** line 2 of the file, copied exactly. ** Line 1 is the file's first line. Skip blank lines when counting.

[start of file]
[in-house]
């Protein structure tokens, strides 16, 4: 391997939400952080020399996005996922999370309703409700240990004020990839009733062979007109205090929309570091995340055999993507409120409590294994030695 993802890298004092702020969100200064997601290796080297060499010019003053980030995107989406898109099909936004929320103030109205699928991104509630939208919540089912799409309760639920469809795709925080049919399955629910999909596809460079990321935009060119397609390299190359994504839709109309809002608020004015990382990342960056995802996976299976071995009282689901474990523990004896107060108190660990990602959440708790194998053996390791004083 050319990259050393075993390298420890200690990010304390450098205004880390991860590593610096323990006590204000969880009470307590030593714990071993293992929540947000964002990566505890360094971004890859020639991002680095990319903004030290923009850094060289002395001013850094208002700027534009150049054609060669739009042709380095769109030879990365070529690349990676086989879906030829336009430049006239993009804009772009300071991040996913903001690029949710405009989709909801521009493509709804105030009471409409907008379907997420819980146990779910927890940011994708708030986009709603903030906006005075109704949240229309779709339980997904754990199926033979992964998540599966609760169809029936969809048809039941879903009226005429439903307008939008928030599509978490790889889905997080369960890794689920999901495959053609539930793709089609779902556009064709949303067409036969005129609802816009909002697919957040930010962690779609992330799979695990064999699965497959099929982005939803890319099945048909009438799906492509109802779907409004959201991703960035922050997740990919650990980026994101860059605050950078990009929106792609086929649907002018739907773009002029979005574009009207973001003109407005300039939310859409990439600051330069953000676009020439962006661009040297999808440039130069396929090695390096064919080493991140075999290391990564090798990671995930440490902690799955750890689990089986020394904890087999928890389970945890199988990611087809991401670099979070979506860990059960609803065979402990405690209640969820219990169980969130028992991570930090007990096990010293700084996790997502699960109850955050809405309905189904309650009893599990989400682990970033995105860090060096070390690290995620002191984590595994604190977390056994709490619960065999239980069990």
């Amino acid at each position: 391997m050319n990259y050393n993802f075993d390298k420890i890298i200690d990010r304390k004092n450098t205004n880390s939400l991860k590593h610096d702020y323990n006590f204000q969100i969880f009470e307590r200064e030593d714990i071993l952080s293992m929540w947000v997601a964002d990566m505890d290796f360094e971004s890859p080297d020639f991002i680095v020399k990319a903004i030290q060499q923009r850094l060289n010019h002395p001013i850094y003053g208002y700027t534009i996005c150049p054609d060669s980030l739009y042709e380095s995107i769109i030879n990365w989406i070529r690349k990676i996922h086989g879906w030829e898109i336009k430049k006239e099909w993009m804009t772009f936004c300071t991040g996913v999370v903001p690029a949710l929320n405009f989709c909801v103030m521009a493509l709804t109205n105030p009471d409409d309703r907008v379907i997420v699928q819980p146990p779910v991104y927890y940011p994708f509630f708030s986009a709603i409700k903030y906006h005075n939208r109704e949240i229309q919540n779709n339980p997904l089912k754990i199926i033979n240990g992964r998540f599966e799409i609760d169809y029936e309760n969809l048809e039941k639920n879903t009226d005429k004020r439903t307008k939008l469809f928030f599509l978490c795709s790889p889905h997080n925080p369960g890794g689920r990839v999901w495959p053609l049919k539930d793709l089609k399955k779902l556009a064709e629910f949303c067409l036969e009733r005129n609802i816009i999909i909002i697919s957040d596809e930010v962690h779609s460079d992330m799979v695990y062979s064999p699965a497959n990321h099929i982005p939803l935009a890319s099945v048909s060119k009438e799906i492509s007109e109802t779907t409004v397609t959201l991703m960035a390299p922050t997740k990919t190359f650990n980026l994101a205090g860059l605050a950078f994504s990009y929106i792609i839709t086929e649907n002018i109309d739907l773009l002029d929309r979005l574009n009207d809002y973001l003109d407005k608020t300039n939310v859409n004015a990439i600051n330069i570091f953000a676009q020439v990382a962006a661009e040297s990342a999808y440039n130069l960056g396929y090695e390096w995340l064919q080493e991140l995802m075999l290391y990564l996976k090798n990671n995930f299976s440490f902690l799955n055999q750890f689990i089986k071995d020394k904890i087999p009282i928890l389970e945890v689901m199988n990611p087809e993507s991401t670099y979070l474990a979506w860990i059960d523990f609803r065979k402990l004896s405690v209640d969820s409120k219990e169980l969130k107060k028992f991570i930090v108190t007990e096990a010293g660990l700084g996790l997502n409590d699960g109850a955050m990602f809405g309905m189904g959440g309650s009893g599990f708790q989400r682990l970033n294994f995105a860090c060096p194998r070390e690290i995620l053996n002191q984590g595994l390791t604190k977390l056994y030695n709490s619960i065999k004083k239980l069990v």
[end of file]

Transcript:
């Protein structure tokens, strides 16, 4: 391997939400952080020399996005996922999370309703409700240990004020990839009733062979007109205090929309570091995340055999993507409120409590294994030695 993802890298004092702020969100200064997601290796080297060499010019003053980030995107989406898109099909936004929320103030109205699928991104509630939208919540089912799409309760639920469809795709925080049919399955629910999909596809460079990321935009060119397609390299190359994504839709109309809002608020004015990382990342960056995802996976299976071995009282689901474990523990004896107060108190660990990602959440708790194998053996390791004083 050319990259050393075993390298420890200690990010304390450098205004880390991860590593610096323990006590204000969880009470307590030593714990071993293992929540947000964002990566505890360094971004890859020639991002680095990319903004030290923009850094060289002395001013850094208002700027534009150049054609060669739009042709380095769109030879990365070529690349990676086989879906030829336009430049006239993009804009772009300071991040996913903001690029949710405009989709909801521009493509709804105030009471409409907008379907997420819980146990779910927890940011994708708030986009709603903030906006005075109704949240229309779709339980997904754990199926033979992964998540599966609760169809029936969809048809039941879903009226005429439903307008939008928030599509978490790889889905997080369960890794689920999901495959053609539930793709089609779902556009064709949303067409036969005129609802816009909002697919957040930010962690779609992330799979695990064999699965497959099929982005939803890319099945048909009438799906492509109802779907409004959201991703960035922050997740990919650990980026994101860059605050950078990009929106792609086929649907002018739907773009002029979005574009009207973001003109407005300039939310859409990439600051330069953000676009020439962006661009040297999808440039130069396929090695390096064919080493991140075999290391990564090798990671995930440490902690799955750890689990089986020394904890087999928890389970945890199988990611087809991401670099979070979506860990059960609803065979402990405690209640969820219990169980969130028992991570930090007990096990010293700084996790997502699960109850955050809405309905189904309650009893599990989400682990970033995105860090060096070390690290995620002191984590595994604190977390056994709490619960065999239980069990």